disguised himself as a black to spy on a rich man who treated blacks like servants. The message overall seemed to be that disparate groups needed to, and could, learn to get along with each other. At one point in these adventures, when his athletic prowess was noticed, a bystander remarks, "Wait til he's fully developed, in his twenties! He'll be even better'n Batman!" (No. 231, May 1971).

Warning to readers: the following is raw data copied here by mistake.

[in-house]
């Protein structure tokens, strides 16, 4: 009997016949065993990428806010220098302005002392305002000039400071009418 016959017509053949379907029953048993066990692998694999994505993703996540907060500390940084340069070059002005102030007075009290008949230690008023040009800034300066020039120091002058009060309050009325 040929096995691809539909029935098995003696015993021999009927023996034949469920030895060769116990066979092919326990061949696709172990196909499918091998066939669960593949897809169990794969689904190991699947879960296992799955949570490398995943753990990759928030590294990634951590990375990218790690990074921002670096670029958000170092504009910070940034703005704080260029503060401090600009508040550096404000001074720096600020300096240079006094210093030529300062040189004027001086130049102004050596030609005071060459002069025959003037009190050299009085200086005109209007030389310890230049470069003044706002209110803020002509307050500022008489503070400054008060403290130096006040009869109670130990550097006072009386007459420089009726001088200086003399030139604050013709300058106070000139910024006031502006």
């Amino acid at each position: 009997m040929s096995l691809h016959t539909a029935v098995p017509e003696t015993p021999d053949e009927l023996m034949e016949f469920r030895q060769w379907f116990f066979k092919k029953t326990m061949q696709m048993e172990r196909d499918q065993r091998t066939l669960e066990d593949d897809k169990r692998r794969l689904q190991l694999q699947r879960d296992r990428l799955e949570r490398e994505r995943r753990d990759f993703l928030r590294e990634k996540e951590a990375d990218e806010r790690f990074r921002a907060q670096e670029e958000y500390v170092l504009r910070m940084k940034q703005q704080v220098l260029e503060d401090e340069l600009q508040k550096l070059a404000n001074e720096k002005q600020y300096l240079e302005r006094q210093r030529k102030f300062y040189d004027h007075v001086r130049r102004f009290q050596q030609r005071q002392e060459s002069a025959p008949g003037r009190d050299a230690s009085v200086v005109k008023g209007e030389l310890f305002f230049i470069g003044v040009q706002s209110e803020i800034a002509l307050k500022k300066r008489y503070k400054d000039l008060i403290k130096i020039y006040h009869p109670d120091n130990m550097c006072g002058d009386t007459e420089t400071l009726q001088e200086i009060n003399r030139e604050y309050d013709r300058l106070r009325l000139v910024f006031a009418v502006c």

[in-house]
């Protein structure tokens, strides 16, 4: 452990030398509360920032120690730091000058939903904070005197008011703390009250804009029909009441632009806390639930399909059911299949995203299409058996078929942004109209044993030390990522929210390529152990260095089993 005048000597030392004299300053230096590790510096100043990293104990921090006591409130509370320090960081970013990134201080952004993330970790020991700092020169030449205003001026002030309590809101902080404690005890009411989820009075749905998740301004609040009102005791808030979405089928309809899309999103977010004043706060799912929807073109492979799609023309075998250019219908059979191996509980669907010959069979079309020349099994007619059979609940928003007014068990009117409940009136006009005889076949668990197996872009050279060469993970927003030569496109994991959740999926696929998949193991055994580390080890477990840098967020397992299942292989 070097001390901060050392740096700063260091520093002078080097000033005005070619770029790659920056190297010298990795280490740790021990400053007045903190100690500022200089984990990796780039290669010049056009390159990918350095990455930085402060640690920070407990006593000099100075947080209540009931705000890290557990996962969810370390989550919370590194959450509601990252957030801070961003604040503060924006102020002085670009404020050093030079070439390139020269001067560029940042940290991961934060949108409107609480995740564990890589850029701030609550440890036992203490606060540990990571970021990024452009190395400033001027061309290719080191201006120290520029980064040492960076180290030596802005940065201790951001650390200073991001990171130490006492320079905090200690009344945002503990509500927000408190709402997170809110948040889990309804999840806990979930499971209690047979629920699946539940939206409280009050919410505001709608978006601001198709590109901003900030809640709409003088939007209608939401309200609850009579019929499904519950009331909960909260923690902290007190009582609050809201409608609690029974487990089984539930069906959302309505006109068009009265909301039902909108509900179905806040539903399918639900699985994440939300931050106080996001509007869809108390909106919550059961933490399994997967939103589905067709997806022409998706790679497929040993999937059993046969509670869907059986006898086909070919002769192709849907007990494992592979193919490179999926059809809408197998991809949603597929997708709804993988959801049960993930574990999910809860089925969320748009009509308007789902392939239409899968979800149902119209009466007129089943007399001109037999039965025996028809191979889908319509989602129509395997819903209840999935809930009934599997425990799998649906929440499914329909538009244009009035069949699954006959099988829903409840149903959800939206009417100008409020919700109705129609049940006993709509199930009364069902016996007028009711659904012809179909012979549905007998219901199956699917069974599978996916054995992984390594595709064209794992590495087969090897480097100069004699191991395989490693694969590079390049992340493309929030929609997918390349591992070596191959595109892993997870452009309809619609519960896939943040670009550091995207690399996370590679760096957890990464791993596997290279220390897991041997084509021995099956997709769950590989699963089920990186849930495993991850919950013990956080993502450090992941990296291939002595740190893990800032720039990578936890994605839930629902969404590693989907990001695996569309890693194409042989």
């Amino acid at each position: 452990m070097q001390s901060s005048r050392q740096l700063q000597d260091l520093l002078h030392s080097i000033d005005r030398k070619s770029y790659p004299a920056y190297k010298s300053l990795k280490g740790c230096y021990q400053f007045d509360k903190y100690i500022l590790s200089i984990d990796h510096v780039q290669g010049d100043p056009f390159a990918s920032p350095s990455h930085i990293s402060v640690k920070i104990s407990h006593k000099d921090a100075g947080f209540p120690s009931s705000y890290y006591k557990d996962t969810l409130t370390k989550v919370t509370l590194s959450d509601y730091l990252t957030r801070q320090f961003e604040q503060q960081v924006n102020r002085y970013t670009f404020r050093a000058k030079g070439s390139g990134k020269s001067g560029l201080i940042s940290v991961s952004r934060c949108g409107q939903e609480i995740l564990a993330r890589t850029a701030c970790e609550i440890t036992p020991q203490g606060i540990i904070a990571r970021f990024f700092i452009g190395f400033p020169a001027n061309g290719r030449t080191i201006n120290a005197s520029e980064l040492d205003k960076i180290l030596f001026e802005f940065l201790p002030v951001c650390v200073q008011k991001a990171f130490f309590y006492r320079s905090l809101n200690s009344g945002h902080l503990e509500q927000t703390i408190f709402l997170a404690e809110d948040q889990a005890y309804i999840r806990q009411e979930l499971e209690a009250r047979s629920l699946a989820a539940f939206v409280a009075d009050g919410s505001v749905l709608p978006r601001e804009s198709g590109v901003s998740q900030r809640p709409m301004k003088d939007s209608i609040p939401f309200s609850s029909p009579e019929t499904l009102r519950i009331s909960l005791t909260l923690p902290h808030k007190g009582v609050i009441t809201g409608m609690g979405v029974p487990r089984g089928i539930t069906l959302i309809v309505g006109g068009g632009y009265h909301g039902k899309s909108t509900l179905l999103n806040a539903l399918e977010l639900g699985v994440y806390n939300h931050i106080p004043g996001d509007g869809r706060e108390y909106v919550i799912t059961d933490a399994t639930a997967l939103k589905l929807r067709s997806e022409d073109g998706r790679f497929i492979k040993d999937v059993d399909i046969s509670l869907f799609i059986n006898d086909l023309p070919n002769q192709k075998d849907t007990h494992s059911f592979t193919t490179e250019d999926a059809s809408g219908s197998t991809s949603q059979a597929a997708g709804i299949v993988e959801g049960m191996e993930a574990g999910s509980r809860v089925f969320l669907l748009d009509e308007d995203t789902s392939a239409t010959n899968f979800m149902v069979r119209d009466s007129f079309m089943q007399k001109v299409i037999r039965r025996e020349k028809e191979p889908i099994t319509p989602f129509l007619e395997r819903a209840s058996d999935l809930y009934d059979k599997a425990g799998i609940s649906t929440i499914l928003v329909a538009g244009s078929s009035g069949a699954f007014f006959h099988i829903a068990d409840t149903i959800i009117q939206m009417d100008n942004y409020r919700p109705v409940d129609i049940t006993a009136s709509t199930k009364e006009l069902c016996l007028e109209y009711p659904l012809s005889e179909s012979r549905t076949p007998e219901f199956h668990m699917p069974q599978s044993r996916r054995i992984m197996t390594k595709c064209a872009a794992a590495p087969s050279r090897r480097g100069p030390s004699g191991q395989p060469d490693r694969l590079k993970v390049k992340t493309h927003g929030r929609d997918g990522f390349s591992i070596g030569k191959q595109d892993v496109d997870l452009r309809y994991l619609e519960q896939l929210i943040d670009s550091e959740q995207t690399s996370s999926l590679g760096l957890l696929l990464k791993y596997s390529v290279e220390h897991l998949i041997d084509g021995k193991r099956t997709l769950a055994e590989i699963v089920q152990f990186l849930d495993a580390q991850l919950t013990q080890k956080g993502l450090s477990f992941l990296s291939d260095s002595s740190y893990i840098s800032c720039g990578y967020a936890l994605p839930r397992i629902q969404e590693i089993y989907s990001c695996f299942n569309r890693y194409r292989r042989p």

Some new characters became popular in the Seventies. Stan Lee's Spider Man, the Incredible Hulk, and DC's new offering, Swamp Thing. Both Hulk and Swamp Thing were horrific-looking creatures, transformed humans, who were "more hero than horror, and more to be pitied than feared" ( Daniels 1995, 160). Both became great favorites not only with seasoned comic readers but with the public. Swamp Thing was soon featured in a 1982 film, and Hulk had his own network television series in 1978.
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